Immutable Objects

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This page concerns topics of immutability [6] / const-ness [4] in Lua.

Overview of Concepts

According to [Papurt, 1], "An immutable entity never changes value, but immutability manifests in two ways. A strictly immutable entity gets an initial value at creation and holds that value until termination. In contextual immutability, an otherwise modifiable entity is held modifiable in a specific context.". Certain values in Lua have strict immutability, such as strings, numbers, and booleans (as well as functions barring upvalues and environments). Lua tables are mutable, but strict immutability can be simulated to some extent (bar rawset) via metamethods, as shown in ReadOnlyTables. Userdata can provide stronger enforcement. In contrast, Lua local variables are mutable (in terms of the association between variable and value, not the value itself), while global variables are implemented as tables and so share the same conditions as tables. Though a variable might be thought of as a constant (e.g. math.pi) if it is not normally mutated in practice, this is only a convention not enforced by the Lua compiler or runtime. Contextual immutability (or "const correctness") is less common in languages, though it is widely used in C/C++ and extended in D ([Wikipedia:Const correctness]). Contextual immutability provides a read-only "view" of the object. Here's an example of contextual immutability in C:

#include <stdio.h>
struct Point { double x; double y; };

void test(const Point p) {
  printf("%f\n", p.x);
  // p.x = 4.0; // fails: p is immutable here
}

int main() {
  Point p = {2.0, 3.0};
  test(p);
  p.x = 5.0; // p is mutable here
  return 0;
}

We also have the question of transitivity of immutability--if some object is immutable, whether other objects reachable from that object are also immutable. For example, if document.page[i] retrieves the page i of a document, and if document is contextually immutable, then is the page retrieved from document.page[i] contextually immutable too? In C, we have distinctions of const pointer, pointer to a const, and const pointer to a const, as well as const methods returning const pointers (allowing transitivity in the previous example). In D, full transitivity is more builtin. [4][1][5]

Below are approaches of simulating various immutability effects in Lua.

Immutability of constants

A common convention (not enforced by the compiler) is to name variables that are never modified in ALL_CAPS. See LuaStyleGuide.

local MAX_SIZE = 20

for i=1,MAX_SIZE do print(i) end

Immutability of tables (read-only tables)

Tables can be made mostly immutable via metamethods. See ReadOnlyTables.

Immutability of userdata

Userdata provides some of the characteristics of tables. However, one possible advantage is that immutability of userdata can be more strongly enforced on the Lua-side compared to Lua tables.

Immutability of function objects

Functions can store data in upvalues, environment variables, or in storage areas accessible through other function calls (e.g. databases). A function can be considered immutable when it is pure [1]. Things that can make a function impure include changes to upvalues (if it has upvalues), changes to the environment (if it uses environment variables), and calls to other impure functions (stored in upvalues or environment variables). There are some simple steps a function implementation can take to prevent those things:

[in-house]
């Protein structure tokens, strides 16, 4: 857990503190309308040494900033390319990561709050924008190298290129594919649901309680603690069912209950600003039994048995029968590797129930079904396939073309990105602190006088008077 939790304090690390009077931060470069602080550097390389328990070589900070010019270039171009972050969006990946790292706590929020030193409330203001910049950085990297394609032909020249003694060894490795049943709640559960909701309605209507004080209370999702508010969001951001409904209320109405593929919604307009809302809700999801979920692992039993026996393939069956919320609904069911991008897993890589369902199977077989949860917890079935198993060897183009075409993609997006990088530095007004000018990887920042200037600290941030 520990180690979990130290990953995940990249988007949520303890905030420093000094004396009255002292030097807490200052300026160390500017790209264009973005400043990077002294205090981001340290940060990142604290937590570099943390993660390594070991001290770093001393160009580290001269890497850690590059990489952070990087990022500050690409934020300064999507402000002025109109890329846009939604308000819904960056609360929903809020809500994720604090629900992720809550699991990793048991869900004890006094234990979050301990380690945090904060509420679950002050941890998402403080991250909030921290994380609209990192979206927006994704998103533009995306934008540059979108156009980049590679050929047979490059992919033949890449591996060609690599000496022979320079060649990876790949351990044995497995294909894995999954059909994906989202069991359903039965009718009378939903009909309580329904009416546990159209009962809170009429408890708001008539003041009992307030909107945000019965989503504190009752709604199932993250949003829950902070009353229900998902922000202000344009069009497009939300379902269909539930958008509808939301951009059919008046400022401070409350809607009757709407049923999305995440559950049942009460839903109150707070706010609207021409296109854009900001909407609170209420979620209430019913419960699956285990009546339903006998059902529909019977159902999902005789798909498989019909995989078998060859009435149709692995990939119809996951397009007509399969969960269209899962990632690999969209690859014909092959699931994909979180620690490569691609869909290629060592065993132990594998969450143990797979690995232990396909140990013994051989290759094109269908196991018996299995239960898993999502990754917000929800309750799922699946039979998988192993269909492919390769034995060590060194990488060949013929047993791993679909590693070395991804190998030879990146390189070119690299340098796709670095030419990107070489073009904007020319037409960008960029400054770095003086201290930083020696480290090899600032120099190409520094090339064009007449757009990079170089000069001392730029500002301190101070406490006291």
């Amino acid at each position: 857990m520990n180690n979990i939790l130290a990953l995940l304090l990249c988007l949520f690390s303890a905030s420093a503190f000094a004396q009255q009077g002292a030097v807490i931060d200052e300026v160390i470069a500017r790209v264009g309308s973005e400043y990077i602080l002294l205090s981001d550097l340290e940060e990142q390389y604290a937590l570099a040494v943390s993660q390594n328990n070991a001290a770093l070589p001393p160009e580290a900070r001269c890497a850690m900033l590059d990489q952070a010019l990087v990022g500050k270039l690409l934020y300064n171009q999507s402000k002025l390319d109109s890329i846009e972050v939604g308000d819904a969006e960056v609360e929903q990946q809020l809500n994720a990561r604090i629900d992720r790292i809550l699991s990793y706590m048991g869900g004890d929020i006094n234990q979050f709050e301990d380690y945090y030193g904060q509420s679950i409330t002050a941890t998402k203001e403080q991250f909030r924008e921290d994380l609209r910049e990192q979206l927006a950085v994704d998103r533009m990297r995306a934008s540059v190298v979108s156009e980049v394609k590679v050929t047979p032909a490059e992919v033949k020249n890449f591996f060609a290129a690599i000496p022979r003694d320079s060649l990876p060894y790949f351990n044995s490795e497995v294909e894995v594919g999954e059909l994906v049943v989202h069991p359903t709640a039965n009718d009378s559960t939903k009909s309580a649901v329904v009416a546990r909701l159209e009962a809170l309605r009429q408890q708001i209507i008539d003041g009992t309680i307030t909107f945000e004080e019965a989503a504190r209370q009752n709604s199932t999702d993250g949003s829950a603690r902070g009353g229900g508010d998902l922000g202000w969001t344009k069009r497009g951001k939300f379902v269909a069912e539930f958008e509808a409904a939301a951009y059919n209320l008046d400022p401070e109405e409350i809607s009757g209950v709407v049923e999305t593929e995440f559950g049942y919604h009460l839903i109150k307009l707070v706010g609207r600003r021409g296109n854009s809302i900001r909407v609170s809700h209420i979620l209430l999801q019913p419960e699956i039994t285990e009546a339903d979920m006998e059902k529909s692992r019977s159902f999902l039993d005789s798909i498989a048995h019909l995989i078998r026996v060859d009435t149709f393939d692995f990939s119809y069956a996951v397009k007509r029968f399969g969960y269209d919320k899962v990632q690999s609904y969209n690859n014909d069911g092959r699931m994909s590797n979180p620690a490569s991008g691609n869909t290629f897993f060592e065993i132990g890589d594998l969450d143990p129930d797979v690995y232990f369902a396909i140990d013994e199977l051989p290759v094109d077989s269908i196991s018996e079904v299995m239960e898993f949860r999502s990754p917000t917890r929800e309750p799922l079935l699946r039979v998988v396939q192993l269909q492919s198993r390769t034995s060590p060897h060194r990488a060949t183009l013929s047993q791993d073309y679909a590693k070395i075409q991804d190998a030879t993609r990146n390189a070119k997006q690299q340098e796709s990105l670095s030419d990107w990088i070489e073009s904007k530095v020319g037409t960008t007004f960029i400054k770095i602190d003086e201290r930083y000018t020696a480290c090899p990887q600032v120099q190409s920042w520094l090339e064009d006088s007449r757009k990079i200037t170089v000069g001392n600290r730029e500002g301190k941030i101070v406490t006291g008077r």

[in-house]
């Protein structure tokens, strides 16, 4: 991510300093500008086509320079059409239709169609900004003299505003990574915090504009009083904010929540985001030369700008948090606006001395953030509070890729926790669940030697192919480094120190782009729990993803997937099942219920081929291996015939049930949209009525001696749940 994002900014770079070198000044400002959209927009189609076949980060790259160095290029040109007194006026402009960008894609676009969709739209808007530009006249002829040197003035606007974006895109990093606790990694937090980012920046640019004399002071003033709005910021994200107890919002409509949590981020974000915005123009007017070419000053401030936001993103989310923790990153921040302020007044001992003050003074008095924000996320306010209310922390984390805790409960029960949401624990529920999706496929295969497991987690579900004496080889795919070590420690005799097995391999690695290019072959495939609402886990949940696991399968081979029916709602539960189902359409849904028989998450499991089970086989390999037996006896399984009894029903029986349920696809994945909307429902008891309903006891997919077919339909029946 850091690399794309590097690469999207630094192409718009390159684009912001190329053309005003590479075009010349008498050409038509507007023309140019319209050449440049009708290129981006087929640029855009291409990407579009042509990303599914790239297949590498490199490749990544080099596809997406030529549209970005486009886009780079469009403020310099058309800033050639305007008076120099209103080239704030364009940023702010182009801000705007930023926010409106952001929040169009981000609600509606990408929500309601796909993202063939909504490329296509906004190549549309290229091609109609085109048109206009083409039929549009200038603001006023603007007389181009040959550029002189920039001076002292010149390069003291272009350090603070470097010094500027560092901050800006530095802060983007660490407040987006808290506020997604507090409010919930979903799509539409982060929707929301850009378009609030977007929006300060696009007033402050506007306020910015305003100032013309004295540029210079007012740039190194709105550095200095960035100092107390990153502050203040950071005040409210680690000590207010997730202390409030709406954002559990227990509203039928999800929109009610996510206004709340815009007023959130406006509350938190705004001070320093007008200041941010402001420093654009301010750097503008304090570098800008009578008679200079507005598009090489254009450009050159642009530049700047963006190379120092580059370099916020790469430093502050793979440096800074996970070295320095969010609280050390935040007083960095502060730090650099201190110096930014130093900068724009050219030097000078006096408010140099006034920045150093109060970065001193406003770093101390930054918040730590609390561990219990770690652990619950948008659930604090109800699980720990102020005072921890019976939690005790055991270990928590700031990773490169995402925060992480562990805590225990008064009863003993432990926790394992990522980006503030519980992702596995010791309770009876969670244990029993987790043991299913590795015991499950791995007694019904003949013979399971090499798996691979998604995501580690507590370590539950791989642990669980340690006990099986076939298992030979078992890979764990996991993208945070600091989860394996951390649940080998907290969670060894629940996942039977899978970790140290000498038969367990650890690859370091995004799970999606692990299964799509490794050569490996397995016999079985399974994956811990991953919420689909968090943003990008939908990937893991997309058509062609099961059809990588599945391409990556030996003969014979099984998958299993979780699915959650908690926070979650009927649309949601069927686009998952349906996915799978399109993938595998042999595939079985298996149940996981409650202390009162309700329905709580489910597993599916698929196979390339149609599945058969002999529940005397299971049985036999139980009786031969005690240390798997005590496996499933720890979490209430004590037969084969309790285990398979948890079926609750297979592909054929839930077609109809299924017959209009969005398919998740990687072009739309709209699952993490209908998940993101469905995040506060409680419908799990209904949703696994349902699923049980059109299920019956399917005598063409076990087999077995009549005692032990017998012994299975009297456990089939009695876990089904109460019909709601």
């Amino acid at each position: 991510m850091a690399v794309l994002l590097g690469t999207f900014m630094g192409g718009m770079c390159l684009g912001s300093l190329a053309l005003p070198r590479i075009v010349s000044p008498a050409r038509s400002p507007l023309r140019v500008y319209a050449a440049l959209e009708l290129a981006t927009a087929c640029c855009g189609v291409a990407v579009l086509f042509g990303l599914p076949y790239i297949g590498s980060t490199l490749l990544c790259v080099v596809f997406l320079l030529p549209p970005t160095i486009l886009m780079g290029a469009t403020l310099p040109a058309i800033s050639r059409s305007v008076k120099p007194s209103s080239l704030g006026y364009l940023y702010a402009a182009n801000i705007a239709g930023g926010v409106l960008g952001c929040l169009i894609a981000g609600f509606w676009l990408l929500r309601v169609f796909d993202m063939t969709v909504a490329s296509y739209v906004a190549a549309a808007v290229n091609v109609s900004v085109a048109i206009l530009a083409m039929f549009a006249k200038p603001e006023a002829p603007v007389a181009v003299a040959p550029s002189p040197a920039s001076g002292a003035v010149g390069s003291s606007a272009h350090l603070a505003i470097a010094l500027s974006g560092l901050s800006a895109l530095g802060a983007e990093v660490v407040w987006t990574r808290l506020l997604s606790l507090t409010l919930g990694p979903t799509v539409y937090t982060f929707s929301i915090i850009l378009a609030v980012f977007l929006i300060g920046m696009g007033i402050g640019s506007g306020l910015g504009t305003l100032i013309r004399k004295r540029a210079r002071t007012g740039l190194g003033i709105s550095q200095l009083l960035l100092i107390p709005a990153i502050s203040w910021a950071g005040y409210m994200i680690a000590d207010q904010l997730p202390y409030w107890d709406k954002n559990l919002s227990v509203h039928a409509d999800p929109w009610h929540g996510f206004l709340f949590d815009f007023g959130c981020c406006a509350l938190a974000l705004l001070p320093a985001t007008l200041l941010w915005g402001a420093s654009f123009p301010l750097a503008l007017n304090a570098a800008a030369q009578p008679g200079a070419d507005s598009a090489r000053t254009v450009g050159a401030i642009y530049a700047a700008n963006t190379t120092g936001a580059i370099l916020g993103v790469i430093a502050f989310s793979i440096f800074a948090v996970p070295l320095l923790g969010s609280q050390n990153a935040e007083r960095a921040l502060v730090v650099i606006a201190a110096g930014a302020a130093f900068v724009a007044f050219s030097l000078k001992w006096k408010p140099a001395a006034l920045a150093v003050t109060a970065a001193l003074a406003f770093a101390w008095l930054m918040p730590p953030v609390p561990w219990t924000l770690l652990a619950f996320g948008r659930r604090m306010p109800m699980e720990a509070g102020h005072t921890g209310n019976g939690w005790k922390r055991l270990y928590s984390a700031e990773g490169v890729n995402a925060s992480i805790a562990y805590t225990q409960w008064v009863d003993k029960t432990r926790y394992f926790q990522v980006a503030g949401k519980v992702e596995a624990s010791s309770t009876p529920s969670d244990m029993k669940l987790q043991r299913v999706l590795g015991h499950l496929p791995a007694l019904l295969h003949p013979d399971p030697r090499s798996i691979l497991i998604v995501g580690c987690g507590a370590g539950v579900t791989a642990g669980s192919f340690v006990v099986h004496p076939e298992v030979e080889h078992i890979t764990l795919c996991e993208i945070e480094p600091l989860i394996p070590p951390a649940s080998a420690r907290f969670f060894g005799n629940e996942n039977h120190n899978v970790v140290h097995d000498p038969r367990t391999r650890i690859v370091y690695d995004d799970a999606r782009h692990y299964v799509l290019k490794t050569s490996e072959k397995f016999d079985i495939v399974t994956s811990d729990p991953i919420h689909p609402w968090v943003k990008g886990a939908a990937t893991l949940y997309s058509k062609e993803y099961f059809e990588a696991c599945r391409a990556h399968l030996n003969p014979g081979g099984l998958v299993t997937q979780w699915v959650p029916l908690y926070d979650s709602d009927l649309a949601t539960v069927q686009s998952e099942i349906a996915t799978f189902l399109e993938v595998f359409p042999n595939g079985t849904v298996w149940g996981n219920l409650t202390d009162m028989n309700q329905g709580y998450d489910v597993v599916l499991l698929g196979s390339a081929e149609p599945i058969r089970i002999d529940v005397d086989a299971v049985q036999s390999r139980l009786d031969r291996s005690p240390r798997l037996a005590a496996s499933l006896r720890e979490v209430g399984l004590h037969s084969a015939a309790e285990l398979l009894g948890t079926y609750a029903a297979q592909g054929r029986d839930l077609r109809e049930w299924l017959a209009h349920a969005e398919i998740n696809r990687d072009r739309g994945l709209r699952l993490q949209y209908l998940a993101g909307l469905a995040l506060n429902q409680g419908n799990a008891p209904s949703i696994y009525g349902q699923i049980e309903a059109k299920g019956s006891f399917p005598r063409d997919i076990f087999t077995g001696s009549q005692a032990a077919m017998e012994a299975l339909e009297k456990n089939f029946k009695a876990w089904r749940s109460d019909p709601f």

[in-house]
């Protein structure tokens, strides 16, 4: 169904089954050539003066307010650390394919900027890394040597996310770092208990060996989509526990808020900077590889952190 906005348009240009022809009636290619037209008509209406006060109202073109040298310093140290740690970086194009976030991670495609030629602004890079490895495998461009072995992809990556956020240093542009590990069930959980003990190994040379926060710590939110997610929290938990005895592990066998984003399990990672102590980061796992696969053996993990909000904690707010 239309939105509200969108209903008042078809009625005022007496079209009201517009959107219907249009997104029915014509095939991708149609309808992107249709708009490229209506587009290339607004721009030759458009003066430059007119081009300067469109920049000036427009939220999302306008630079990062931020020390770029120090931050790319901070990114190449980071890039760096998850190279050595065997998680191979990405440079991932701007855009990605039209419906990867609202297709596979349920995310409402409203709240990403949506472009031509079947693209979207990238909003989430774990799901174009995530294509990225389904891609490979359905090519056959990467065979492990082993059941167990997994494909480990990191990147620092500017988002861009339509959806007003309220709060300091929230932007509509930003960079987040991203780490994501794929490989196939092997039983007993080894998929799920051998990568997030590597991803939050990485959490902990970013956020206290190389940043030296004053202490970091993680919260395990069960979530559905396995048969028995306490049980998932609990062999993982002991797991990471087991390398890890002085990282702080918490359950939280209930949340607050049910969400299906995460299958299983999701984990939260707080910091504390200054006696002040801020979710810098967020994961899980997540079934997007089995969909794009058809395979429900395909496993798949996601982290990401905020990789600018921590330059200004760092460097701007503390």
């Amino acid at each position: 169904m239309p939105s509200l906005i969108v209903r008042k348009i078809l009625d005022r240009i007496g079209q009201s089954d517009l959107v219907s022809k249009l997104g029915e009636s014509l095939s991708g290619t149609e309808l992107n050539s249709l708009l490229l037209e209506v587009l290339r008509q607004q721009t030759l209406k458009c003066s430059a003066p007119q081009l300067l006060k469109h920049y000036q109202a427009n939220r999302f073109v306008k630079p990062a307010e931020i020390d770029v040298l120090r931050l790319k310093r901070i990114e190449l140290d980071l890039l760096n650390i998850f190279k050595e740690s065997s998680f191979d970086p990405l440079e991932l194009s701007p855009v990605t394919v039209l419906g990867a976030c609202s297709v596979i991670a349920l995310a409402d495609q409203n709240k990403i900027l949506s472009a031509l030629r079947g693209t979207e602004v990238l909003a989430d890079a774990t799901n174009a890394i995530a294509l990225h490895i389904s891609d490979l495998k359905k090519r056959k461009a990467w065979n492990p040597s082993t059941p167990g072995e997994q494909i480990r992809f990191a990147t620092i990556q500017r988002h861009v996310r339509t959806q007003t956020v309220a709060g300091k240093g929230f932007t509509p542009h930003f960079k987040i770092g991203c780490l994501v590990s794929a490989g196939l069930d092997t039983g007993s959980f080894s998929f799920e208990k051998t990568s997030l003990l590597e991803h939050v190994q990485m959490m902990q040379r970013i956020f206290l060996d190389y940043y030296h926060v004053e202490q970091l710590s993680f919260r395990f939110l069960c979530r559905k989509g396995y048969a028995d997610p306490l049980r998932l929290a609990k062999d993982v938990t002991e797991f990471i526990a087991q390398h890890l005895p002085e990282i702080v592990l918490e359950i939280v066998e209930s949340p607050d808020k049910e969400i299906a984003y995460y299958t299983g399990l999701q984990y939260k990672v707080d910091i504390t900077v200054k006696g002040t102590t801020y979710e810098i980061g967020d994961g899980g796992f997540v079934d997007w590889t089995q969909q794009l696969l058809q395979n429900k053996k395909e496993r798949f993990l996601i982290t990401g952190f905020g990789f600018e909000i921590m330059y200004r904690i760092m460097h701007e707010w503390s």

do
  local sqrt = math.sqrt -- make the environment variable "math.sqrt"
                         -- a lexical to ensure it is never redefined
  function makepoint(x,y)
    assert(type(x) == 'number' and type(y) == 'number')
    -- the upvalues x and y are only accessible inside this scope.
    return function()
      return x, y, sqrt(x^2 + y^2)
    end
  end
end
local x,y = 10,20
local p = makepoint(x,y)
print(p()) --> 10  20  22.360679774998
math.sqrt = math.cos  -- this has no effect
x,y = 50,60           -- this has no effect
print(p()) --> 10  20  22.360679774998

External routines may still have access to environment variables and upvalues of such a function. The environment of a function can change via setfenv [2]. Though the implementation of a function f might not use environment variables, this will still affect the result of any getfenv(f) calls from outside the function, so in this way functions are not immutable. Secondly, the upvalues actually are modifiable via debug.setupvalue [3], but the debug interface is considered a backdoor.

See SimpleTuples for further description on using functions to represent immutable tuples.

Immutability of strings

Lua strings are immutable and interned. This has some implications [4]. To create a string that differs in only one-character from an existing 100 MB string requires creating an entirely new 100 MB string since the original string cannot be modified.

Some have implemented (mutable) string buffers in terms of userdata.

In the Lua C API, string buffers [5] are mutable.

Simulating contextual immutability in Lua at run-time

Here's a quick example of how contextual immutability might be simulated at run-time in Lua: [2]

-- converts a mutable object to an immutable one (as a proxy)
local function const(obj)
  local mt = {}
  function mt.__index(proxy,k)
    local v = obj[k]
    if type(v) == 'table' then
      v = const(v)
    end
    return v
  end
  function mt.__newindex(proxy,k,v)
    error("object is constant", 2)
  end
  local tc = setmetatable({}, mt)
  return tc
end

-- reimplementation of ipairs,
-- from http://lua-users.org/wiki/GeneralizedPairsAndIpairs
local function _ipairs(t, var)
  var = var + 1
  local value = t[var]
  if value == nil then return end
  return var, value
end
local function ipairs(t) return _ipairs, t, 0 end


-- example usage:

local function test2(library)  -- example function
  print(library.books[1].title)
  library:print()

  -- these fail with "object is constant"
  -- library.address = 'brazil'